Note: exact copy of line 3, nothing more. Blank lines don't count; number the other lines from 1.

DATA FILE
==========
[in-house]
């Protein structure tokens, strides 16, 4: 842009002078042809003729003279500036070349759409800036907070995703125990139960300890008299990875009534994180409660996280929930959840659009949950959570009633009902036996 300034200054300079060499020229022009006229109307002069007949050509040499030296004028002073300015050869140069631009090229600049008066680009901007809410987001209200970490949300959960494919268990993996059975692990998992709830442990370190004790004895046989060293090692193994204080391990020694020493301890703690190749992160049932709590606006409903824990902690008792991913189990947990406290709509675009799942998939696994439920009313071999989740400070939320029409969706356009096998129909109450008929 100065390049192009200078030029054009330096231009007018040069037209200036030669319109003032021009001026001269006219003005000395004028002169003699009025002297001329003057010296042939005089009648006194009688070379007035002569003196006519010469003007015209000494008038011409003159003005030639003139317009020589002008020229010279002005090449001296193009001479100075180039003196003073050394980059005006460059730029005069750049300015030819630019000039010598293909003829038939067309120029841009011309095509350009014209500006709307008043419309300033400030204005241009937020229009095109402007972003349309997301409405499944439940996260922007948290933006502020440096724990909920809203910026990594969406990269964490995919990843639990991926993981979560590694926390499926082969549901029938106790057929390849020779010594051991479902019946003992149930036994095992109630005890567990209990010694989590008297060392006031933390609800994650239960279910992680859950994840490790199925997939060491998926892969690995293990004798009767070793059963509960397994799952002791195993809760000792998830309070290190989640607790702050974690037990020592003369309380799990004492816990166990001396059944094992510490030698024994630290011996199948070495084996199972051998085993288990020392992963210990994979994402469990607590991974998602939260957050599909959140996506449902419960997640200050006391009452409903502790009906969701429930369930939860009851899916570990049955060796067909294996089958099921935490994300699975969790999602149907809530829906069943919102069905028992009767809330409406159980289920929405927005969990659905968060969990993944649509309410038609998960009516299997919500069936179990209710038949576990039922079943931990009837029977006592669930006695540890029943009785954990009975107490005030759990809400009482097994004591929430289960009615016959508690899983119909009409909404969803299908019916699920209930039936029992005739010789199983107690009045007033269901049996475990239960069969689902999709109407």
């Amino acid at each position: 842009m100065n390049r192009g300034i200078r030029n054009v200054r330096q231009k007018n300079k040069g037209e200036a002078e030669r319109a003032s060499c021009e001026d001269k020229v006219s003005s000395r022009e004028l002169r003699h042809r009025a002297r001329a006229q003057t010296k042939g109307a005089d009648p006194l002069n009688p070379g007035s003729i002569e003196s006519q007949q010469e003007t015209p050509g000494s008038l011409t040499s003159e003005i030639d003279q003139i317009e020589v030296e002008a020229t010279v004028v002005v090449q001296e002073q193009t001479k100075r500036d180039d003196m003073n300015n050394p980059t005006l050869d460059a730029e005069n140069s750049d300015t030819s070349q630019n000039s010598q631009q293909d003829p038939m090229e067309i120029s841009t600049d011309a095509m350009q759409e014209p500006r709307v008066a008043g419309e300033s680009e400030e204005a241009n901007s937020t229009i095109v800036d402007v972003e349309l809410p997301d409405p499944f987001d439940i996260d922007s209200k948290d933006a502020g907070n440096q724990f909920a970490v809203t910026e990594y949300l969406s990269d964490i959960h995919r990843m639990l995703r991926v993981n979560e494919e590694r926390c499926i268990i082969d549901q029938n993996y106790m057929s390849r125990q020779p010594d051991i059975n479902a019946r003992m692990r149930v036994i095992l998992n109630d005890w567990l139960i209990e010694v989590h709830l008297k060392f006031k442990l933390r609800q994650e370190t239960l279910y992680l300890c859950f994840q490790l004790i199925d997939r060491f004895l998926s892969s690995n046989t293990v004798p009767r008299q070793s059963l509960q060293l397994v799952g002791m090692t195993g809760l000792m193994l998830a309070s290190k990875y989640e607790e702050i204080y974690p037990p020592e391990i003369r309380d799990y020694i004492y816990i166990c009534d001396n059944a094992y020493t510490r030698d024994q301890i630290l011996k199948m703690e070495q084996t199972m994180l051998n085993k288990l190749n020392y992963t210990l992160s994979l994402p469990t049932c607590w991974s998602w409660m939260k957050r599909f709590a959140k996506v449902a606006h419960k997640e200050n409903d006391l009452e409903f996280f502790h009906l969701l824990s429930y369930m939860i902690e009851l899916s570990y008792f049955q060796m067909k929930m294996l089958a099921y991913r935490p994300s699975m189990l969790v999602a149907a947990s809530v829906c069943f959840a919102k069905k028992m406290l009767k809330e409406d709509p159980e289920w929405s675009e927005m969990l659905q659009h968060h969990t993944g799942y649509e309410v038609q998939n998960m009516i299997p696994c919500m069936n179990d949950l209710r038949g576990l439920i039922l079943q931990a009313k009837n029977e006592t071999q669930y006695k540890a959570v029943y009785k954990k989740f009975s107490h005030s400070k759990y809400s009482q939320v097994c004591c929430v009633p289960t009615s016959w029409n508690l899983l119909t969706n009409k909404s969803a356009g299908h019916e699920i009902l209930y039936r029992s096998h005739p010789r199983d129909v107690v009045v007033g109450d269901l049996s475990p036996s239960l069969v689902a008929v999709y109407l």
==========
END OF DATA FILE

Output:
């Amino acid at each position: 842009m100065n390049r192009g300034i200078r030029n054009v200054r330096q231009k007018n300079k040069g037209e200036a002078e030669r319109a003032s060499c021009e001026d001269k020229v006219s003005s000395r022009e004028l002169r003699h042809r009025a002297r001329a006229q003057t010296k042939g109307a005089d009648p006194l002069n009688p070379g007035s003729i002569e003196s006519q007949q010469e003007t015209p050509g000494s008038l011409t040499s003159e003005i030639d003279q003139i317009e020589v030296e002008a020229t010279v004028v002005v090449q001296e002073q193009t001479k100075r500036d180039d003196m003073n300015n050394p980059t005006l050869d460059a730029e005069n140069s750049d300015t030819s070349q630019n000039s010598q631009q293909d003829p038939m090229e067309i120029s841009t600049d011309a095509m350009q759409e014209p500006r709307v008066a008043g419309e300033s680009e400030e204005a241009n901007s937020t229009i095109v800036d402007v972003e349309l809410p997301d409405p499944f987001d439940i996260d922007s209200k948290d933006a502020g907070n440096q724990f909920a970490v809203t910026e990594y949300l969406s990269d964490i959960h995919r990843m639990l995703r991926v993981n979560e494919e590694r926390c499926i268990i082969d549901q029938n993996y106790m057929s390849r125990q020779p010594d051991i059975n479902a019946r003992m692990r149930v036994i095992l998992n109630d005890w567990l139960i209990e010694v989590h709830l008297k060392f006031k442990l933390r609800q994650e370190t239960l279910y992680l300890c859950f994840q490790l004790i199925d997939r060491f004895l998926s892969s690995n046989t293990v004798p009767r008299q070793s059963l509960q060293l397994v799952g002791m090692t195993g809760l000792m193994l998830a309070s290190k990875y989640e607790e702050i204080y974690p037990p020592e391990i003369r309380d799990y020694i004492y816990i166990c009534d001396n059944a094992y020493t510490r030698d024994q301890i630290l011996k199948m703690e070495q084996t199972m994180l051998n085993k288990l190749n020392y992963t210990l992160s994979l994402p469990t049932c607590w991974s998602w409660m939260k957050r599909f709590a959140k996506v449902a606006h419960k997640e200050n409903d006391l009452e409903f996280f502790h009906l969701l824990s429930y369930m939860i902690e009851l899916s570990y008792f049955q060796m067909k929930m294996l089958a099921y991913r935490p994300s699975m189990l969790v999602a149907a947990s809530v829906c069943f959840a919102k069905k028992m406290l009767k809330e409406d709509p159980e289920w929405s675009e927005m969990l659905q659009h968060h969990t993944g799942y649509e309410v038609q998939n998960m009516i299997p696994c919500m069936n179990d949950l209710r038949g576990l439920i039922l079943q931990a009313k009837n029977e006592t071999q669930y006695k540890a959570v029943y009785k954990k989740f009975s107490h005030s400070k759990y809400s009482q939320v097994c004591c929430v009633p289960t009615s016959w029409n508690l899983l119909t969706n009409k909404s969803a356009g299908h019916e699920i009902l209930y039936r029992s096998h005739p010789r199983d129909v107690v009045v007033g109450d269901l049996s475990p036996s239960l069969v689902a008929v999709y109407l």